And if a brief introductory notice is to be prefixed to a selection from those poems, it becomes speedily obvious that it is on Shelley's individual nature, rather than on his historical position, that stress must be laid. Considered as a link in the chain of English literature, his poetry is of less importance than we might expect. It is not closely affiliated to the work of any preceding school, nor,
with one or two brilliant exceptions, has it modified subsequent poetry in any conspicuous way. It is no doubt true that Shelley, belonging to that group of poets whose genius was awakened by the stirring years which ushered in this century, shows traces of the influence of more than one contemporary. There are echoes of Wordsworth in Alastor, echoes of Moore in the lyrics, echoes even of Byron in the later poems. But, with the possible exception of Wordsworth, whose fresh revelation of Nature supplied poetic nutriment even to minds quite alien from his own, none of these can be said to have perceptibly modified either the substance or the style of Shelley's works as a whole.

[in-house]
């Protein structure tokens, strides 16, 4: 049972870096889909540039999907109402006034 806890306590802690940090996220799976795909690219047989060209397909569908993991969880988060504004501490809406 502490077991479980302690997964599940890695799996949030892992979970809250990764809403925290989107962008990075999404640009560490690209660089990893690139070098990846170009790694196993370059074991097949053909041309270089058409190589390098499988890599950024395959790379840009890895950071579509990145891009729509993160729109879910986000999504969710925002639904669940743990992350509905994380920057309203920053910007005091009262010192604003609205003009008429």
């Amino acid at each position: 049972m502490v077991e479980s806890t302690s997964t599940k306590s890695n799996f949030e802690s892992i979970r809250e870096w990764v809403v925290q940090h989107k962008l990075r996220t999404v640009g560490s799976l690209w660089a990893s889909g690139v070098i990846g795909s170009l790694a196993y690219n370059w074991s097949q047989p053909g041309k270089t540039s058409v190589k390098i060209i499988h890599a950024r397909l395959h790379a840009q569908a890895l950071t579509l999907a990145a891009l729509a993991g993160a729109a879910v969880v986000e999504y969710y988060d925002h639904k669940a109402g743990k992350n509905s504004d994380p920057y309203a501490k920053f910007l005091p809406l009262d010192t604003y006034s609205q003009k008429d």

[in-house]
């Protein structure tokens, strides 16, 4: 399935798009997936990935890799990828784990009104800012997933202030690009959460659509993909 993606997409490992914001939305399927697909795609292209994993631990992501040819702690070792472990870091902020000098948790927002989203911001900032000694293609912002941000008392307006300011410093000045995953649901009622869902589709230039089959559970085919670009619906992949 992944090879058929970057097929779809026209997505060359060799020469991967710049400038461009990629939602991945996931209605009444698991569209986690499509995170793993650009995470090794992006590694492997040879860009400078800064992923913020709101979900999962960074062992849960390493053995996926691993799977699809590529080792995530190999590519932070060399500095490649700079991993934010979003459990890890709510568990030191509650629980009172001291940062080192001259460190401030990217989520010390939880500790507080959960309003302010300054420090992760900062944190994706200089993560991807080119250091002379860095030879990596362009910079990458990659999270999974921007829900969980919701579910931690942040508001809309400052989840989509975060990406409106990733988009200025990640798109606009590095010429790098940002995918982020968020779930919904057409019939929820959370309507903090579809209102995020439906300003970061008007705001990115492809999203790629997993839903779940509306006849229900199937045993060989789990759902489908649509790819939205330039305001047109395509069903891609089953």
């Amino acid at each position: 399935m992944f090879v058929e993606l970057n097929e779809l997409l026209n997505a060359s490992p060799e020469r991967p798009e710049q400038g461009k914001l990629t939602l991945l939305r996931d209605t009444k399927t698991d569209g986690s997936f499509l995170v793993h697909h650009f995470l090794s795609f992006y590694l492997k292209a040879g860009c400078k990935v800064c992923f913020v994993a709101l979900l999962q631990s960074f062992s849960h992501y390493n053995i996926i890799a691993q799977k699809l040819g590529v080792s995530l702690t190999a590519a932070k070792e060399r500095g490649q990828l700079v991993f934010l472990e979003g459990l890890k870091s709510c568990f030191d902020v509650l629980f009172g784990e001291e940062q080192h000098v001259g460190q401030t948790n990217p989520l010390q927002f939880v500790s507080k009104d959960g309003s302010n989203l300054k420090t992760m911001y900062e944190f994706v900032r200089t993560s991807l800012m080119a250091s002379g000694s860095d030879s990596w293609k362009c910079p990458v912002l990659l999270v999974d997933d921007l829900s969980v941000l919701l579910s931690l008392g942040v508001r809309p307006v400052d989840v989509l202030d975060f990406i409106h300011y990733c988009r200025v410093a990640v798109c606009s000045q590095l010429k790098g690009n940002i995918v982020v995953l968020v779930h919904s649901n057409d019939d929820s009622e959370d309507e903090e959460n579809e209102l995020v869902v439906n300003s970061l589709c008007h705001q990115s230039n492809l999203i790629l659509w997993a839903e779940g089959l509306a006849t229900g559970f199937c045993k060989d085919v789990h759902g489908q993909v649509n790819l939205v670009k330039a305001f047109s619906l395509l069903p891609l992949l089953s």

Nor, again, will it be useful to dwell at length here on the special characteristics of each of his poems in order. They show indeed much apparent diversity both of form and content. Alastor is the early reflection of the dreamy and solitary side of its author's nature. The Revolt of Islam embodies in a fantastic tale the poet's eager rebellion against the cruelties and oppressions of the world. In Prometheus Unbound these two strains mingle in their highest intensity. The drama of The Cenci shows Shelley's power of dealing objectively with the thoughts and passions of natures other than his own. Adonais, his elegy on the death of Keats, is the most carefully finished, and the most generally popular, of his longer pieces. And in the songs and odes which he poured forth during his last years, his genius, essentially lyrical, found its most unmixed and spontaneous expression. But in fact the forms which Shelley's poems assumed, or the occasions which gave them birth, are not the points on which it is most important to linger. It is in 'the one Spirit's plastic stress' which pervades them all,-in the exciting and elevating quality which all in common possess,—that the strange potency of Shelley lies.